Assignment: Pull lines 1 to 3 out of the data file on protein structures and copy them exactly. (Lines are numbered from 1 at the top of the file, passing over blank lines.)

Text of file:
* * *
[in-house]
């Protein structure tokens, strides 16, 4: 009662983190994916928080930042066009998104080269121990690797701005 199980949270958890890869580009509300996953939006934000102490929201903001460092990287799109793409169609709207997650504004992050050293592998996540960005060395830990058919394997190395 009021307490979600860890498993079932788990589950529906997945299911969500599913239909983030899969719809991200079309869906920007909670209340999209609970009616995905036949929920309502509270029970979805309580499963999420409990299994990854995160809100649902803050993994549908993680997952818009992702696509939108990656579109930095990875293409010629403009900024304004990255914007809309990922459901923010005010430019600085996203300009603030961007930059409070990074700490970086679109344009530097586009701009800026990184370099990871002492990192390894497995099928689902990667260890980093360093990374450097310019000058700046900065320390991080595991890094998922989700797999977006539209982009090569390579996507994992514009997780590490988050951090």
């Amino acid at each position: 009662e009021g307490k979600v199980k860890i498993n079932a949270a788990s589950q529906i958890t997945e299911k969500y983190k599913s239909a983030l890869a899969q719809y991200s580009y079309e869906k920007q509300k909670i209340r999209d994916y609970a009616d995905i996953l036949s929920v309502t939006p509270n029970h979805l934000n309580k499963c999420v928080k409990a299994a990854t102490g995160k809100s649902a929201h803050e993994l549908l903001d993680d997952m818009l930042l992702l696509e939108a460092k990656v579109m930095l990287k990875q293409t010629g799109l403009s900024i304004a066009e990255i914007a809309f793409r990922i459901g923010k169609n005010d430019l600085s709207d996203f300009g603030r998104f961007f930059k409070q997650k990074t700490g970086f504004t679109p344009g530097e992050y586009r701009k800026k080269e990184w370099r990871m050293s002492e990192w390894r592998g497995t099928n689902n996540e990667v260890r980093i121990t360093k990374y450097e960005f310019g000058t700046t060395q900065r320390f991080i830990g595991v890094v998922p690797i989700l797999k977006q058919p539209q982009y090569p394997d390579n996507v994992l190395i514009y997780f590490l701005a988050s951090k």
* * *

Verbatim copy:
[in-house]
């Protein structure tokens, strides 16, 4: 009662983190994916928080930042066009998104080269121990690797701005 199980949270958890890869580009509300996953939006934000102490929201903001460092990287799109793409169609709207997650504004992050050293592998996540960005060395830990058919394997190395 009021307490979600860890498993079932788990589950529906997945299911969500599913239909983030899969719809991200079309869906920007909670209340999209609970009616995905036949929920309502509270029970979805309580499963999420409990299994990854995160809100649902803050993994549908993680997952818009992702696509939108990656579109930095990875293409010629403009900024304004990255914007809309990922459901923010005010430019600085996203300009603030961007930059409070990074700490970086679109344009530097586009701009800026990184370099990871002492990192390894497995099928689902990667260890980093360093990374450097310019000058700046900065320390991080595991890094998922989700797999977006539209982009090569390579996507994992514009997780590490988050951090």
């Amino acid at each position: 009662e009021g307490k979600v199980k860890i498993n079932a949270a788990s589950q529906i958890t997945e299911k969500y983190k599913s239909a983030l890869a899969q719809y991200s580009y079309e869906k920007q509300k909670i209340r999209d994916y609970a009616d995905i996953l036949s929920v309502t939006p509270n029970h979805l934000n309580k499963c999420v928080k409990a299994a990854t102490g995160k809100s649902a929201h803050e993994l549908l903001d993680d997952m818009l930042l992702l696509e939108a460092k990656v579109m930095l990287k990875q293409t010629g799109l403009s900024i304004a066009e990255i914007a809309f793409r990922i459901g923010k169609n005010d430019l600085s709207d996203f300009g603030r998104f961007f930059k409070q997650k990074t700490g970086f504004t679109p344009g530097e992050y586009r701009k800026k080269e990184w370099r990871m050293s002492e990192w390894r592998g497995t099928n689902n996540e990667v260890r980093i121990t360093k990374y450097e960005f310019g000058t700046t060395q900065r320390f991080i830990g595991v890094v998922p690797i989700l797999k977006q058919p539209q982009y090569p394997d390579n996507v994992l190395i514009y997780f590490l701005a988050s951090k």